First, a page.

A company that supplied a federal school lunch program sold juice with high levels of arsenic and used rotten fruit in their product, the Food and Drug Administration charged in a new lawsuit, according to a report.
In the suit, which was filed in federal court in Washington state against the company Valley Processing, food safety inspectors said they found high levels of arsenic in 17 batches of apple juice and two batches of pear juice during a 2019 inspection, The New York Times reported.
Investigators also found high levels of a toxin produced by rotting or moldy apples and pears in the company’s juice, according to the report.
Instead of fixing the problem, according to the suit, the company changed its standards and produced more juice that had been made from rotting fruit.
FDA inspectors saw more than 40 rotting apples pass through a sorting process while observing the company, according to the suit.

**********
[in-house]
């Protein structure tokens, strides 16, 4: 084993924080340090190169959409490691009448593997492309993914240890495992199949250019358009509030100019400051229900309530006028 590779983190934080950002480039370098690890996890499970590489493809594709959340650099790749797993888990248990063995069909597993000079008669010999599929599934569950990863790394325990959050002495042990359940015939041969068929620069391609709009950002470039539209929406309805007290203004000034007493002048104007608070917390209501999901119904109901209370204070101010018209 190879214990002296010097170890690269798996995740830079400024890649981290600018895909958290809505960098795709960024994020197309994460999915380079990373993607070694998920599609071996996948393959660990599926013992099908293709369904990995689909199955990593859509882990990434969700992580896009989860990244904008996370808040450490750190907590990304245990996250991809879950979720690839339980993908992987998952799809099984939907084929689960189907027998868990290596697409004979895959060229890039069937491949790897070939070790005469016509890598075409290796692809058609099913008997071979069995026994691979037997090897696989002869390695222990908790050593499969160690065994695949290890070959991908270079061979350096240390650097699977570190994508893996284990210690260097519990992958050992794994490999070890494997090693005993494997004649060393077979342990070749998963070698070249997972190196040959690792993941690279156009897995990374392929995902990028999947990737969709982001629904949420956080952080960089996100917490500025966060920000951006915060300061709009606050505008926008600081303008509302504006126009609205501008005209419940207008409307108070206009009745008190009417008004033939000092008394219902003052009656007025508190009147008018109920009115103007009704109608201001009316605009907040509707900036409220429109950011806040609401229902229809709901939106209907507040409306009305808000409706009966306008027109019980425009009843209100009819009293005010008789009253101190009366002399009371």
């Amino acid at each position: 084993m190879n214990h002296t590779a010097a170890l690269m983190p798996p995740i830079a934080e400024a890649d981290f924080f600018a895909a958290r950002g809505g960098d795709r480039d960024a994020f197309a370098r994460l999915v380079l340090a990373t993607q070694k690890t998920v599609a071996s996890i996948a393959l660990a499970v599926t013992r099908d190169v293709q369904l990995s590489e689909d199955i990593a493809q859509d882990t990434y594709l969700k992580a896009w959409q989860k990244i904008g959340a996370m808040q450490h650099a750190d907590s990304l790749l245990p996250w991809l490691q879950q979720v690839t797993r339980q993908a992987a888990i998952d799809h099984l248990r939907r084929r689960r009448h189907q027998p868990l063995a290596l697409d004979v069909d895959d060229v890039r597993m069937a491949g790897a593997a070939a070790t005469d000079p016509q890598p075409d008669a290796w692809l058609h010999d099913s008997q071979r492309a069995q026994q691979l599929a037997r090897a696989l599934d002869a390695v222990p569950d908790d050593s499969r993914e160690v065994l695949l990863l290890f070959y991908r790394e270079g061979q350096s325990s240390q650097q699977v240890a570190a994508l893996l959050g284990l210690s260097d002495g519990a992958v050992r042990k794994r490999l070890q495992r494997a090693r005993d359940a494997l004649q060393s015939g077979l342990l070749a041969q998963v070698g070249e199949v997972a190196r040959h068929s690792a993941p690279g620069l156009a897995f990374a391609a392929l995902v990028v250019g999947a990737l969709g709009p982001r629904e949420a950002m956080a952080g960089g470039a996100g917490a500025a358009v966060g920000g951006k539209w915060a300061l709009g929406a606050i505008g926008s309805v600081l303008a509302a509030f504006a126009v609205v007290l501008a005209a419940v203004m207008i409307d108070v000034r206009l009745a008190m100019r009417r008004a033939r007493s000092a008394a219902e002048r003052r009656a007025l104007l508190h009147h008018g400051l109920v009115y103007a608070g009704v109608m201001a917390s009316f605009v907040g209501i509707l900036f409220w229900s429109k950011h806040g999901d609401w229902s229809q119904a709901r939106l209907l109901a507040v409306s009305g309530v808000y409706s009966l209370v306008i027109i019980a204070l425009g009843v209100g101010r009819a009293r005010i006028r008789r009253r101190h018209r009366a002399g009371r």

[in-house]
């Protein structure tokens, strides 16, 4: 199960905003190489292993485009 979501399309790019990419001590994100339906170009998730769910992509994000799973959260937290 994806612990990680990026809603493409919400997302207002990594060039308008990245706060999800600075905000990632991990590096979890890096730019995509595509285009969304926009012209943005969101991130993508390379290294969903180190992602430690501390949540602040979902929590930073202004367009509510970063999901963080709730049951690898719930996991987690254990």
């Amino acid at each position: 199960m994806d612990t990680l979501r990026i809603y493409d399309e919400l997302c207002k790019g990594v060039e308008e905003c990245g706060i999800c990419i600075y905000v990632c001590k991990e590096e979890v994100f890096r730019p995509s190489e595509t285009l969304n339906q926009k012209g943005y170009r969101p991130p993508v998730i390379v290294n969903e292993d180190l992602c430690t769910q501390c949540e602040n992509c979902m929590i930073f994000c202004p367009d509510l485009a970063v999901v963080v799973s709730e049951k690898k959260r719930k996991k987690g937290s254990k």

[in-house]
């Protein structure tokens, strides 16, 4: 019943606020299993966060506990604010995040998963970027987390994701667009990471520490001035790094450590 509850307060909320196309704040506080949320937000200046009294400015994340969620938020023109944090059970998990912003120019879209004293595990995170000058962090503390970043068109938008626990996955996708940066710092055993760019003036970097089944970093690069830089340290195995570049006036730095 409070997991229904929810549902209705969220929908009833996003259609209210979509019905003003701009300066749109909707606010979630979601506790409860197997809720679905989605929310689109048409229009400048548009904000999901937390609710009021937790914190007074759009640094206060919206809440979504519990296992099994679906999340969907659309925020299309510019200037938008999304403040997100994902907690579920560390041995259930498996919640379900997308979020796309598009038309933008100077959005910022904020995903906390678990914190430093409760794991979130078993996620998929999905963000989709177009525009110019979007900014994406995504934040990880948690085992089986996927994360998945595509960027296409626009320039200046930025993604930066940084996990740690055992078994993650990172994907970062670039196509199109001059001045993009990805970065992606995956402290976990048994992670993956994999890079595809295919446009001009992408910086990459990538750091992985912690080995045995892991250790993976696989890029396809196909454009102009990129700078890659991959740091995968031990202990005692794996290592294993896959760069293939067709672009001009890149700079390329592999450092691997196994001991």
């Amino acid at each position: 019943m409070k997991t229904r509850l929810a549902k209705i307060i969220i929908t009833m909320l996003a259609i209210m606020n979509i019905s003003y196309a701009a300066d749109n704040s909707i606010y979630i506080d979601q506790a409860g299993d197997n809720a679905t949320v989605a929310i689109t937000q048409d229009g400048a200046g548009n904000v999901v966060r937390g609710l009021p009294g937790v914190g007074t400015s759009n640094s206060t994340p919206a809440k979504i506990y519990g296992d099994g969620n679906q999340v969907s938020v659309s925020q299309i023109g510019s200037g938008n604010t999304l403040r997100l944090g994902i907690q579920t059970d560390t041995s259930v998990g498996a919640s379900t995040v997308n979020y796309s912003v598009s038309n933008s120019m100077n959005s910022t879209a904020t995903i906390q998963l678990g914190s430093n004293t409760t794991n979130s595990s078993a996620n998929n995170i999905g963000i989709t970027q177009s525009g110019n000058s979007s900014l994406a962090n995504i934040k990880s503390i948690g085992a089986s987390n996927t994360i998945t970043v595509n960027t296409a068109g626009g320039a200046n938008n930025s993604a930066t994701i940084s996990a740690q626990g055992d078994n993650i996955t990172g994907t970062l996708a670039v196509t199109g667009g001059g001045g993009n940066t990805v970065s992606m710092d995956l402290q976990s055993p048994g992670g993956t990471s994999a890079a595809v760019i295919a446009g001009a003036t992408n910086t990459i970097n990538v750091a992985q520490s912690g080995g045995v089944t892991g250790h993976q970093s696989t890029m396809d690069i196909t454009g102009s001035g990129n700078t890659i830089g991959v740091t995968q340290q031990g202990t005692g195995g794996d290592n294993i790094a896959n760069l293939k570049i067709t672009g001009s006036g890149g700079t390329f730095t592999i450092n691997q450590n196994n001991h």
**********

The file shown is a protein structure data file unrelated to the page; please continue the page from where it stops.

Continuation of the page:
A lawyer for the company denied the allegation in a statement to the Times, writing: “Valley Processing had procedures in place to cull fruit with evidence of damage.”
“Valley Processing is confident the juice sold by its customers was in full compliance with the F.D.A. guidance,” attorney Lillian Hardy told the Times.
“Valley Processing did have recalls in 2019 and 2018 of apple juice it produced in 2018 and 2017, and in both instances, the company cooperated with the agency request,” she added.
The company has ceased its operations prior to the lawsuit, according to the report.